Irrigation Tools and How to Get Them
In my experience as a water resources tech with UF/IFAS I have never seen more interest in basic landscape irrigation know-how among IFAS staff around the state than in 2016. I wrote about one instance of assisting an agent in Lake County earlier this year. But we had other requests for help that we were not able to address. Fortunately, some of the best irrigation-focused programs in the state are currently lending their expertise to fashioning workshops where extension agents can learn irrigation system audit basics. How do I know they’re the best? Well in 2016 I had the privilege to work with both of them.  

Miami-Dade’s Urban Conservation Unit administers an irrigation rebate program as large as its region requires. This program is a model of UF/IFAS and utility collaboration. Further, despite their whopping load of field work they remain largely accessible online and eager to share their knowledge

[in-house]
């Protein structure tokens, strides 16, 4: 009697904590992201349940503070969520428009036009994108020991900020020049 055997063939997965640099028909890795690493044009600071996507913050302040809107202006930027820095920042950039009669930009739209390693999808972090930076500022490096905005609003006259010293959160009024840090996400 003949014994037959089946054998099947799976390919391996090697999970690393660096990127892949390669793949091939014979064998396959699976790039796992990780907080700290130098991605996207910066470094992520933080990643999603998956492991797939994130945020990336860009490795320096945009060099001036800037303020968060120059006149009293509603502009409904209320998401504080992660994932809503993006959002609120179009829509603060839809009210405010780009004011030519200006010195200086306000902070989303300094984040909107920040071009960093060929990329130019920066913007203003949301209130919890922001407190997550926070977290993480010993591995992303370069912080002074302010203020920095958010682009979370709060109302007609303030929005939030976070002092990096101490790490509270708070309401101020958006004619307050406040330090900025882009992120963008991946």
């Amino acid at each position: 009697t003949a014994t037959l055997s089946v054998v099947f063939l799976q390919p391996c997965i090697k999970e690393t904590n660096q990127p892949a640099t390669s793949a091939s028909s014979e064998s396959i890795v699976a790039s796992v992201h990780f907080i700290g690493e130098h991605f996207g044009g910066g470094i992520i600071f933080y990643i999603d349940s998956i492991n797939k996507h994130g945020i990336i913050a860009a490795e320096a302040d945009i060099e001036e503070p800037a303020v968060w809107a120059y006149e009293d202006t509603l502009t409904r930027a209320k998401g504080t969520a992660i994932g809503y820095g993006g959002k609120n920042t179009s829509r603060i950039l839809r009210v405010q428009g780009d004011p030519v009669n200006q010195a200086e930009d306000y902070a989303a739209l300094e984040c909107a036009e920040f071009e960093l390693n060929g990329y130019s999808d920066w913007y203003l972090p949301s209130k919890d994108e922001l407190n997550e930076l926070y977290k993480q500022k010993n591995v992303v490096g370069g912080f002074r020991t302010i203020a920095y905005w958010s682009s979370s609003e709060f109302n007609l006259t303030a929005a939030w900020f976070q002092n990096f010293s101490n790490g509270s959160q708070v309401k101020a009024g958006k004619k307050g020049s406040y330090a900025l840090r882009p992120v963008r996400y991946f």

On the Southwest coast of Florida is Manatee County Extension. Their mobile irrigation lab also executes an irrigation rebate program, the details of which I was so impressed with that I requested a ride-along this summer while in the area on other field work. The result of that meeting was a short video that tries to do some justice to how effective that team is in educating the public about water-use efficiency.
As more utilities move toward incentivizing smart irrigation technology, the demand for trainings and workshops for area irrigation contractors continues to grow. That’s where we come in. In 2016 the Dukes research group conducted 3 trainings in Southwest/Central Florida on proper installation and use of soil moisture sensors and weather-based irrigation controllers. Look for us in your area in 2017.